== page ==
The building has rhythm and flow. The proportion and scale used is appropriate. There is use of symmetry. I like the  striking balance between vertical, horizontal and curved lines which soften any stark macho vibes from the concrete facility. The tall columns help to create an illusion of grandeur but the horizontal columns keeps the overall look grounded. The open air concept is modern but suitable for this tropical location. Visitors can bask in the natural backdrop of a lush green environment and the refreshing sight and sound of  divers splashing water as they take off to meet each other at the finish line. This ambience is quite therapeutic and invigorating at the same time for athletes getting in their frame of mind before plunging in the pool. There is a certain magic in the air where premeditated design philosophy and execution collide. The diagonal lines that form triangles add a transformational quality to this international water stage. It appears to be setting up a scene for athletes to journey into another phase of their swimming game.

Photo Credit:

CGML – CG Murray Ltd.

 Already the centre has hosted national tournaments. This gives the secondary school circuit an empowering outlet for local students to thrive in another area not previously accessible at this caliber of competition. This year seven swim teams from North America have chosen this location to begin their winter based training camp. The Centre is doing exceptionally well however I have a few pet peeves with the design of this facility. On tournament days patrons may find themselves parking at more available parking spots which are further away from the facility.  I would suggest installation of a covered walkway because rain is not very scarce in Trinidad.  I would recommend installing some sort of screen or acrylic window treatments to keep the rain out from spectator stands. Rain  is often accompanied by wind (I do not know if it falls differently anywhere else?!). The pools are covered by a roof but the open concept design does not cater for the wind blowing in the rain to the stands or pools. If you are seated in public stands the rain will shower you with infinite blessings from every direction that our Caribbean breezes decide to blow their kisses (walk with a sweater, a rain coat and or a towel).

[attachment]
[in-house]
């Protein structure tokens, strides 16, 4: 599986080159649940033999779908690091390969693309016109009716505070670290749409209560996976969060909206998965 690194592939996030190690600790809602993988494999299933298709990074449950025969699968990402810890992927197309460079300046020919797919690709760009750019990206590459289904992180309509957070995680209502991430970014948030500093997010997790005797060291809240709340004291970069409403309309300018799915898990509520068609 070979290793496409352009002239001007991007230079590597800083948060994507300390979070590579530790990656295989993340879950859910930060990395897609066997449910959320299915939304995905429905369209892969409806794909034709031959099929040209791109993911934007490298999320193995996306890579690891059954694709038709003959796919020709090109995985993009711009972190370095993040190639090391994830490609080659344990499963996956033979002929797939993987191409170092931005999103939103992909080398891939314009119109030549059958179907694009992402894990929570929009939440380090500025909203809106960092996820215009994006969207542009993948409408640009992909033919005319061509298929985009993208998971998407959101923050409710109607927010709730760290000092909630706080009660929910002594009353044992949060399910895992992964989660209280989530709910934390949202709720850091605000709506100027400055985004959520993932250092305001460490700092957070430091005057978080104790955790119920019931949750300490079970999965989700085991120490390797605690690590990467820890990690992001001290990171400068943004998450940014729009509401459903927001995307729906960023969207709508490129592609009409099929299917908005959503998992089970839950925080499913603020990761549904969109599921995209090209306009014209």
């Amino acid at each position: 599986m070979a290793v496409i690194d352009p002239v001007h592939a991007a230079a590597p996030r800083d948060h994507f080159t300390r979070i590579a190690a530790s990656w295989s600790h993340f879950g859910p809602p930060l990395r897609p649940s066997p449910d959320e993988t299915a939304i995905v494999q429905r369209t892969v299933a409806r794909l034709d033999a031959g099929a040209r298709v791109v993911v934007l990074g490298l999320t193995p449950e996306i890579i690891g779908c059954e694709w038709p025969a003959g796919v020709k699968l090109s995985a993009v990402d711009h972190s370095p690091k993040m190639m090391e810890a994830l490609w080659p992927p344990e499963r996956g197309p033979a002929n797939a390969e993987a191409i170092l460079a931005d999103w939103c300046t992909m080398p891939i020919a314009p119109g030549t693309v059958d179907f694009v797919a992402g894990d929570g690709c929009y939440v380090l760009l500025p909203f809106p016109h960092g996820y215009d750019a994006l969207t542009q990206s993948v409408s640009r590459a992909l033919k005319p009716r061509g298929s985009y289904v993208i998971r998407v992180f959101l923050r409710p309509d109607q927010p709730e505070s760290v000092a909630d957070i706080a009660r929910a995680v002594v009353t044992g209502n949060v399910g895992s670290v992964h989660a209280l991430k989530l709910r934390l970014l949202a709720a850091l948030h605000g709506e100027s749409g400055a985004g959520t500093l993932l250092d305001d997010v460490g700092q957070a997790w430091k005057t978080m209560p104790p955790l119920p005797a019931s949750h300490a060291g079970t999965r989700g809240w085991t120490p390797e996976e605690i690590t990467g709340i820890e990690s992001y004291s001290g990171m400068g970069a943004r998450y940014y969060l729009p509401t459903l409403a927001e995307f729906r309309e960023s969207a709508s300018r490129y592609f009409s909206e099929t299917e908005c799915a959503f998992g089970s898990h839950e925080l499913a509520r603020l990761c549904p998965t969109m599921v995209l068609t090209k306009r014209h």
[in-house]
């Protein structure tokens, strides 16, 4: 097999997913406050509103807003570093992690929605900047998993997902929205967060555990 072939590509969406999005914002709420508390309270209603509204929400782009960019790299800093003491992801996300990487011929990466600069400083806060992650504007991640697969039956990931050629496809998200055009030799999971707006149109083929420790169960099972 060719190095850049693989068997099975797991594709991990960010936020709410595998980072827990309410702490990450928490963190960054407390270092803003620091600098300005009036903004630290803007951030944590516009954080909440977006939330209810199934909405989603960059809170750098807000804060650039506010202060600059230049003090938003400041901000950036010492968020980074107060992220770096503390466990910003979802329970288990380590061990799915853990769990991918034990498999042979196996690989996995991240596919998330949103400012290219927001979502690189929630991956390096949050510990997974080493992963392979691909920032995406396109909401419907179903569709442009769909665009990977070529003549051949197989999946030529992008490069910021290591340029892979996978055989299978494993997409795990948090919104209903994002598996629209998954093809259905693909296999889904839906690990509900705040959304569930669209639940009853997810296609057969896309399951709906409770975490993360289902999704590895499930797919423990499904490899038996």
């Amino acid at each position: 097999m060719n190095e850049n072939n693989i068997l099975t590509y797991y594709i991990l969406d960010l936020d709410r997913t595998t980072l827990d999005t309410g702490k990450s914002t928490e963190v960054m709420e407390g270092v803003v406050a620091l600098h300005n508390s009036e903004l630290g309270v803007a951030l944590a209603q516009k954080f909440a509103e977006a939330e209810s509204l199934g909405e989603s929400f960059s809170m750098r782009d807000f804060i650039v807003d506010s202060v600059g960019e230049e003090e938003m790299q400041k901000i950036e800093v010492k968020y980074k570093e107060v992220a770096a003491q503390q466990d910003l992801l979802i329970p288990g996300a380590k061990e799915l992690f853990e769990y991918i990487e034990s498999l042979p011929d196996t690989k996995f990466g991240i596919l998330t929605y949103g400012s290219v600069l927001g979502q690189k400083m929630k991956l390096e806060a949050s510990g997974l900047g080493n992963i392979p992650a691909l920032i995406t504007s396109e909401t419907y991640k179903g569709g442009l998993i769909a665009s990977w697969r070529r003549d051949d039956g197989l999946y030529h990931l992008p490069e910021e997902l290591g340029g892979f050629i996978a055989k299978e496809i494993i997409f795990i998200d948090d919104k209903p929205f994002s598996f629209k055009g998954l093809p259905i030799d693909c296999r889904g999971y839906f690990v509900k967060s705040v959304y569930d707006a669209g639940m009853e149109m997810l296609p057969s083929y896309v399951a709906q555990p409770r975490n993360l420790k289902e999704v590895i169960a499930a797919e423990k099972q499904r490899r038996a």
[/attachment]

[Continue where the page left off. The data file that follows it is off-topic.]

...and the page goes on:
Photo Credit:

CGML – CG Murray Ltd.

The National Aquatic Centre is an interestingly created space with a significant contribution to the design culture and architectural history of Trinidad and Tobago.  I can’t say enough how much I love the impact of design. I have already seen the way this created space has been a beacon of hope for the youth in Trinidad and Tobago as a place they can be proud of and one they can call their own. They are able to project themselves in a trajectory that is triumphant of building physically stronger, mutually respectful and team spirited young men and women in this nation. It is my only wish that the facility is thoroughly engaged to serve its purpose and that it is continuously maintained in the future. If you are ever in Trinidad and Tobago you should definitely visit and experience a swimming tournament here.

One comment

  1. I live not even 10 minutes from there, but through your post I’ve seen more of what it looks like. I thoroughly enjoyed your description of the centre. Hoping I can attend an event there sometime in the future.